“Y’all stay here where y’all belong” Part 10

By: Dr. Jacquelyn Simmons

My Dear Friends,

In case some of you are curious about the beginnings of Carroll High School, this writer, almost eighty-nine years old blessed writer, can supply you with a few answers.

One day, during my “stint” at what was known as Monroe Colored High School presently called J.S. Clark Elementary School, Mr. Henry Carroll, principal, summoned the teaching staff to attend faculty meetings, held as usual, in my uncle’s, head football coach, Mr. James Thomas’ classroom. After our usual prayer, and a few other preliminaries, Mr. Carroll informed us of the plans to build a high school on Renwick street, here in Monroe. Of course, there were many open displays of Joy. However, he warned us of there being evidences of disagreements and hostilities from some members of both white communities in Monroe and West Monroe, with the major objections resounding in West Monroe.

Due to the efforts of our new school superintendent, a very concerned man who did not appear to focus on the color of one’s skin, or hair texture, but one’s drive and capabilities to get the assigned task done and desired, also. He evidently was concerned about suffering humanities.

For example, at the beginning of that particular school term, this writer witnessed a very bold scene from my assigned classroom window whereas Mr. Carroll refused to accept old, dirty, torn, worn out, “marked on” classroom books brought to our schools as usual, by a white female supervisor. I clearly heard him state, “If your white students can no longer use those books, what do you expect us to do with them? We will no longer accept those you have already rejected.” She hurriedly returned to her car and I never saw her again.

Afterwards, we began to receive an abundant new supply of everything one could think of to be used in classrooms. It looked as if we had been shopping at a candy store and told to select as much and whatever we wanted.

Today, it reminds me of my first day at Neville High School during the so-called integration of schools. As mentioned in a previous article, the numbers and qualities of school supplies were indescribable. Those same types, numbers and qualities of supplies began to arrive at Monroe Colored High School.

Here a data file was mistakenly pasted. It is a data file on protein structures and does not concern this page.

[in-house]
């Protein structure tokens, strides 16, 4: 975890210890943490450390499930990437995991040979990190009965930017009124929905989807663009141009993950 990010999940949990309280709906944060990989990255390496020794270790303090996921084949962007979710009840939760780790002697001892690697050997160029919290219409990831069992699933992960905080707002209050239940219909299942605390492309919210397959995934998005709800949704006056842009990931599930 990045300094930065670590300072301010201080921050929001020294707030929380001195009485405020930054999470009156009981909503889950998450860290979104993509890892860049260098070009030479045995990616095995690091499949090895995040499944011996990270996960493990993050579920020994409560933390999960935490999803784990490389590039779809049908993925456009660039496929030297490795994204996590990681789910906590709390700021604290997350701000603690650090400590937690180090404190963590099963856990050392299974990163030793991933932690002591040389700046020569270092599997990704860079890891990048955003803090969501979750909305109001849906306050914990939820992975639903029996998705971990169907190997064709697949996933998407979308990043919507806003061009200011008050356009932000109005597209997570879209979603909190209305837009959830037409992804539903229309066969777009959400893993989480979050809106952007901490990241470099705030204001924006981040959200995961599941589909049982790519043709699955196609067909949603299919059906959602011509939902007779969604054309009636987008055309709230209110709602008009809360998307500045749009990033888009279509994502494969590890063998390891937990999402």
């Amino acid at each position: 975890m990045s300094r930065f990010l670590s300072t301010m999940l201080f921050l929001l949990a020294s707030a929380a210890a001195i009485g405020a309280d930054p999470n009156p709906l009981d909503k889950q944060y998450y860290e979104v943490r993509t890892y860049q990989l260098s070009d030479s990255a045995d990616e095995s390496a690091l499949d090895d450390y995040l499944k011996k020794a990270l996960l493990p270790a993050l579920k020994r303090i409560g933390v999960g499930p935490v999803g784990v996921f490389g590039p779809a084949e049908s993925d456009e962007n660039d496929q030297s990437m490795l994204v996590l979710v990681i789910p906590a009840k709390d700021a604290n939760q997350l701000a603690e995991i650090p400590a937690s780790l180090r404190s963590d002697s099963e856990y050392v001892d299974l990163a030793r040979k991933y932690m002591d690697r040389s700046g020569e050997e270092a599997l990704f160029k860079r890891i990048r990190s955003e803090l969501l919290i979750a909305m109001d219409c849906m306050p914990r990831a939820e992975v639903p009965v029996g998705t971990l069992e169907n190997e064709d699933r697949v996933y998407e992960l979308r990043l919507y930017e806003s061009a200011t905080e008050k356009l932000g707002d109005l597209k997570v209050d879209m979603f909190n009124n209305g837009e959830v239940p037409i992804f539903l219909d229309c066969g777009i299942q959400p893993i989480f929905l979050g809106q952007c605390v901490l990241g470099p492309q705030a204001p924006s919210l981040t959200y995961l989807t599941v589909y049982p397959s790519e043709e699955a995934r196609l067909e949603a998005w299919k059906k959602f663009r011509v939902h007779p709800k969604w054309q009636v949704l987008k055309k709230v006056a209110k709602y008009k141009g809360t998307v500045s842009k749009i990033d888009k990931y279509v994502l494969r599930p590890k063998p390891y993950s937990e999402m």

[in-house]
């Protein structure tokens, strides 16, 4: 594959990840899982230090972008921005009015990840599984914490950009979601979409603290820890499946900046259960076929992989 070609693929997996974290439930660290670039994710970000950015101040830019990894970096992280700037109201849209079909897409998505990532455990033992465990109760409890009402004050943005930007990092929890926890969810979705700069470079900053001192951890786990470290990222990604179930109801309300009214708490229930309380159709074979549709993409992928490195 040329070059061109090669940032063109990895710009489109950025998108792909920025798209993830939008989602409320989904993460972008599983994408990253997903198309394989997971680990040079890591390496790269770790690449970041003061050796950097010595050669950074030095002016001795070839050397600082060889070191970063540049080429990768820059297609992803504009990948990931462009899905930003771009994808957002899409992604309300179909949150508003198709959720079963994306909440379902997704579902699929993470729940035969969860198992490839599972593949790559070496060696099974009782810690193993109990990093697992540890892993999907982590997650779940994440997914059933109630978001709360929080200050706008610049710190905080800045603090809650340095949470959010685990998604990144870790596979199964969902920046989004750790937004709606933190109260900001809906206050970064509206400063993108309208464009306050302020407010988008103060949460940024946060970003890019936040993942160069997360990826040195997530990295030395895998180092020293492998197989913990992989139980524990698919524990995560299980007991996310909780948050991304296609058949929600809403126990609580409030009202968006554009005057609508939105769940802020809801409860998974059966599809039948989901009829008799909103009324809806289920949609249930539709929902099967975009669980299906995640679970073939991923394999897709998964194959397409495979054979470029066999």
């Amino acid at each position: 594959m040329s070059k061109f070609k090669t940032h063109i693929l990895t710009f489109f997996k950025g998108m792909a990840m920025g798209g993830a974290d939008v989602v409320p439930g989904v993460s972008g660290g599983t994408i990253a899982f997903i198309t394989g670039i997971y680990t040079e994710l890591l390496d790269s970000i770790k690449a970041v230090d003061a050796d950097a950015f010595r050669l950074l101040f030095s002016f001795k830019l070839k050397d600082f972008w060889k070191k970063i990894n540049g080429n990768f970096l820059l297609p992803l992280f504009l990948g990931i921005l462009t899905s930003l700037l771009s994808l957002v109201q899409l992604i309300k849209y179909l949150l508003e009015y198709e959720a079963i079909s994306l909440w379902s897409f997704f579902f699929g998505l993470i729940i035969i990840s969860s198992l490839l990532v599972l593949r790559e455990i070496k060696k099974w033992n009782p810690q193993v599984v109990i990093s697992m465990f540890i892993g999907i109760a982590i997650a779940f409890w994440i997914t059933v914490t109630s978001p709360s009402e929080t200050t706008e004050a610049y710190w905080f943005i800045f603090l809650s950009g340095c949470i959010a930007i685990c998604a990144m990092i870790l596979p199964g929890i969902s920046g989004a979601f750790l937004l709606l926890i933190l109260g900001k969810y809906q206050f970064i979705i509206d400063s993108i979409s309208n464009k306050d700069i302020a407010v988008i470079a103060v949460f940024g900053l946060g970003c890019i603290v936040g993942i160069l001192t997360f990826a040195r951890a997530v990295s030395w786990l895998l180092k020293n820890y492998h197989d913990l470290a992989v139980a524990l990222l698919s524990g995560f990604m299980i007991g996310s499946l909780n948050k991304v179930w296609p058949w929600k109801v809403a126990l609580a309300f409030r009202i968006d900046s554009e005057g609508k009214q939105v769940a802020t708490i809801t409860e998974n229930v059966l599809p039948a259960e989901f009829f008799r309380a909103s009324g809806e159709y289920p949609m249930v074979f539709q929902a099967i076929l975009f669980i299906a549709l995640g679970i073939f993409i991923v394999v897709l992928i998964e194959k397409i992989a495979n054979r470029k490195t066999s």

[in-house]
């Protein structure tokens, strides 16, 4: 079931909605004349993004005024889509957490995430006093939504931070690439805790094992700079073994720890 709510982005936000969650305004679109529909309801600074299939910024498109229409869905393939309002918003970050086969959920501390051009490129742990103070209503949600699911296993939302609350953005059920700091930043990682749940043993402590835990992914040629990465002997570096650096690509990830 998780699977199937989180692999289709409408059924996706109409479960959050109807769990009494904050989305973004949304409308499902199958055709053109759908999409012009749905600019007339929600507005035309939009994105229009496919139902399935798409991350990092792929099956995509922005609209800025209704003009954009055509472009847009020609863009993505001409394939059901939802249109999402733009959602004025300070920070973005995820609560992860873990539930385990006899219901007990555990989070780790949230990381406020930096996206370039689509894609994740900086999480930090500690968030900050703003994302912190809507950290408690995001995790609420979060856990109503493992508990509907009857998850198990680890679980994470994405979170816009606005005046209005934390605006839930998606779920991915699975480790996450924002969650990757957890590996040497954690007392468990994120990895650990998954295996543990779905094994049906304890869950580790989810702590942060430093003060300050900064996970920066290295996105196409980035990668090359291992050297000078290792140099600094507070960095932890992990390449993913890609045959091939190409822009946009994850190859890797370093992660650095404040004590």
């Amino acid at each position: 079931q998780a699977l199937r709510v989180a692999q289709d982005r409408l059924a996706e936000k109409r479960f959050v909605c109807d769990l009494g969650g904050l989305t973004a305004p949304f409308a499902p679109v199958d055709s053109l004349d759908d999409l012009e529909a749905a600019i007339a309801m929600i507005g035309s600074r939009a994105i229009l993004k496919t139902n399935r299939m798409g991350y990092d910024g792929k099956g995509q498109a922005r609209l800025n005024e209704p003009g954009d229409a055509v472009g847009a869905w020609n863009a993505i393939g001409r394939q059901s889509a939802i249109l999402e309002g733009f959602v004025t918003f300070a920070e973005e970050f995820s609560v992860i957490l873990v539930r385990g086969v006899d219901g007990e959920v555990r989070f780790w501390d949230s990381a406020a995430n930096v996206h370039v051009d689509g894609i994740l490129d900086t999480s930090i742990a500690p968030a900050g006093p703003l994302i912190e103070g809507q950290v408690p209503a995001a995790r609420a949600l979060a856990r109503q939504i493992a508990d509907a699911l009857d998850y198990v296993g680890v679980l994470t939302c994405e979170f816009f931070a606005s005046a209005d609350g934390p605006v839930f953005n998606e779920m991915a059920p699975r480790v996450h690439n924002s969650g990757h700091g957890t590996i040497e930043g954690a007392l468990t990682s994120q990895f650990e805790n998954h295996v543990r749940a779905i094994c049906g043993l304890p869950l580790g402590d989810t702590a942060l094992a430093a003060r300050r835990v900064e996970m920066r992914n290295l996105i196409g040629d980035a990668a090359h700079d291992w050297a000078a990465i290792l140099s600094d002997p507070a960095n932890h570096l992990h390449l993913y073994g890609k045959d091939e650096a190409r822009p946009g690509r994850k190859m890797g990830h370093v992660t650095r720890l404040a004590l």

Mr. Carroll also stated that he had been told to warn us of the possibility of some architectural designs and some supplies to sabotaged by some dissidents. However, they had already begun to hide them upon their arrival in order to become a part of the architectural plans and designs for the new high school.

To our utter dismay, the new superintendent had decided to accept another job at the end of the first semester, and this is why he was hurriedly trying to get as much accomplished of the building of the new school as possible before his departure.

I specifically remember their state fears of abortion of supplies and possible non-fulfillment of precious architectural designs for the science department after his departure at Carroll High School’s campus. Presently, the science building is standing on the Carroll High School’s campus.

My friends, many of you are unknowingly enjoying benefits gained by God and many unknown, unsung heroes and heroines. As Mr. Carroll often said as he opened some of his valuable “auditorium chats”, “there is much suffering in this thing.” Agreed? Agreed!!!!!

Pray my friends! Pray for America!! Only prayer will save us!!!
Jacquelyn Simmons